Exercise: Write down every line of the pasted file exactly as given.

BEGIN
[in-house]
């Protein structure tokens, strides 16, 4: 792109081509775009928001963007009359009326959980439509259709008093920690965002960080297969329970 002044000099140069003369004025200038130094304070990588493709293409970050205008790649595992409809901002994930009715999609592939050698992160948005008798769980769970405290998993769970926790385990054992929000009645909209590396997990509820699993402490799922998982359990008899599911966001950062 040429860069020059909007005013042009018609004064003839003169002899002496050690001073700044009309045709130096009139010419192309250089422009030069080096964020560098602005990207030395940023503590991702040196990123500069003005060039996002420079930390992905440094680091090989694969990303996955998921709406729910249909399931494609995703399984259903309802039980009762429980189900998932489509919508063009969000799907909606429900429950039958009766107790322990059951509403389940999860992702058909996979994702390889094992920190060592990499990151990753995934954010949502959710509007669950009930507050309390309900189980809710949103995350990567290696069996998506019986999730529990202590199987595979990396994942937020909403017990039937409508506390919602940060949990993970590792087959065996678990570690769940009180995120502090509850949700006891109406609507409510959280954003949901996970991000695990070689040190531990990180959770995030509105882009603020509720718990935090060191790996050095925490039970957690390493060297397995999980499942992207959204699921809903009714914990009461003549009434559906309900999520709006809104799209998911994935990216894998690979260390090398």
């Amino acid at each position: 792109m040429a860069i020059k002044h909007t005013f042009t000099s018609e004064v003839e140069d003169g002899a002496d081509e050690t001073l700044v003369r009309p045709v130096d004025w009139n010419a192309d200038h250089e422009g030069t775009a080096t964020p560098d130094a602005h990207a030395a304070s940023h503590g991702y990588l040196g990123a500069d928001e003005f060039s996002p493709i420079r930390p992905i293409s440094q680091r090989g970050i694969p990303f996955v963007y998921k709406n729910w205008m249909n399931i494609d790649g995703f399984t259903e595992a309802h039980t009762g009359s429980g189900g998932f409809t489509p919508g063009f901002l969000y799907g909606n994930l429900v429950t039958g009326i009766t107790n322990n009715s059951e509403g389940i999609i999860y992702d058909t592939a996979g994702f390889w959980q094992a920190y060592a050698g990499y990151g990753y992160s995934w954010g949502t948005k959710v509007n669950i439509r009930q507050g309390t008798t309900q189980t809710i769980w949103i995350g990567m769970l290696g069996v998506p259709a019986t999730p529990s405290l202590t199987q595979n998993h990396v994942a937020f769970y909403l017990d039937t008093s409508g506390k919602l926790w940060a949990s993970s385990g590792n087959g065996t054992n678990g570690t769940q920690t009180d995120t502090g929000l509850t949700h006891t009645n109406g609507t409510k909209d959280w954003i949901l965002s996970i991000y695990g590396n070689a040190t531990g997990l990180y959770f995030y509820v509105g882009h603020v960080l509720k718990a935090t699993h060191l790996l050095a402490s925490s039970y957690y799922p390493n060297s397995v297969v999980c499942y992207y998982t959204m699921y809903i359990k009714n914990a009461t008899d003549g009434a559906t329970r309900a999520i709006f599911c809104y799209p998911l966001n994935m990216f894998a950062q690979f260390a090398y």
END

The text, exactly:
[in-house]
């Protein structure tokens, strides 16, 4: 792109081509775009928001963007009359009326959980439509259709008093920690965002960080297969329970 002044000099140069003369004025200038130094304070990588493709293409970050205008790649595992409809901002994930009715999609592939050698992160948005008798769980769970405290998993769970926790385990054992929000009645909209590396997990509820699993402490799922998982359990008899599911966001950062 040429860069020059909007005013042009018609004064003839003169002899002496050690001073700044009309045709130096009139010419192309250089422009030069080096964020560098602005990207030395940023503590991702040196990123500069003005060039996002420079930390992905440094680091090989694969990303996955998921709406729910249909399931494609995703399984259903309802039980009762429980189900998932489509919508063009969000799907909606429900429950039958009766107790322990059951509403389940999860992702058909996979994702390889094992920190060592990499990151990753995934954010949502959710509007669950009930507050309390309900189980809710949103995350990567290696069996998506019986999730529990202590199987595979990396994942937020909403017990039937409508506390919602940060949990993970590792087959065996678990570690769940009180995120502090509850949700006891109406609507409510959280954003949901996970991000695990070689040190531990990180959770995030509105882009603020509720718990935090060191790996050095925490039970957690390493060297397995999980499942992207959204699921809903009714914990009461003549009434559906309900999520709006809104799209998911994935990216894998690979260390090398």
């Amino acid at each position: 792109m040429a860069i020059k002044h909007t005013f042009t000099s018609e004064v003839e140069d003169g002899a002496d081509e050690t001073l700044v003369r009309p045709v130096d004025w009139n010419a192309d200038h250089e422009g030069t775009a080096t964020p560098d130094a602005h990207a030395a304070s940023h503590g991702y990588l040196g990123a500069d928001e003005f060039s996002p493709i420079r930390p992905i293409s440094q680091r090989g970050i694969p990303f996955v963007y998921k709406n729910w205008m249909n399931i494609d790649g995703f399984t259903e595992a309802h039980t009762g009359s429980g189900g998932f409809t489509p919508g063009f901002l969000y799907g909606n994930l429900v429950t039958g009326i009766t107790n322990n009715s059951e509403g389940i999609i999860y992702d058909t592939a996979g994702f390889w959980q094992a920190y060592a050698g990499y990151g990753y992160s995934w954010g949502t948005k959710v509007n669950i439509r009930q507050g309390t008798t309900q189980t809710i769980w949103i995350g990567m769970l290696g069996v998506p259709a019986t999730p529990s405290l202590t199987q595979n998993h990396v994942a937020f769970y909403l017990d039937t008093s409508g506390k919602l926790w940060a949990s993970s385990g590792n087959g065996t054992n678990g570690t769940q920690t009180d995120t502090g929000l509850t949700h006891t009645n109406g609507t409510k909209d959280w954003i949901l965002s996970i991000y695990g590396n070689a040190t531990g997990l990180y959770f995030y509820v509105g882009h603020v960080l509720k718990a935090t699993h060191l790996l050095a402490s925490s039970y957690y799922p390493n060297s397995v297969v999980c499942y992207y998982t959204m699921y809903i359990k009714n914990a009461t008899d003549g009434a559906t329970r309900a999520i709006f599911c809104y799209p998911l966001n994935m990216f894998a950062q690979f260390a090398y």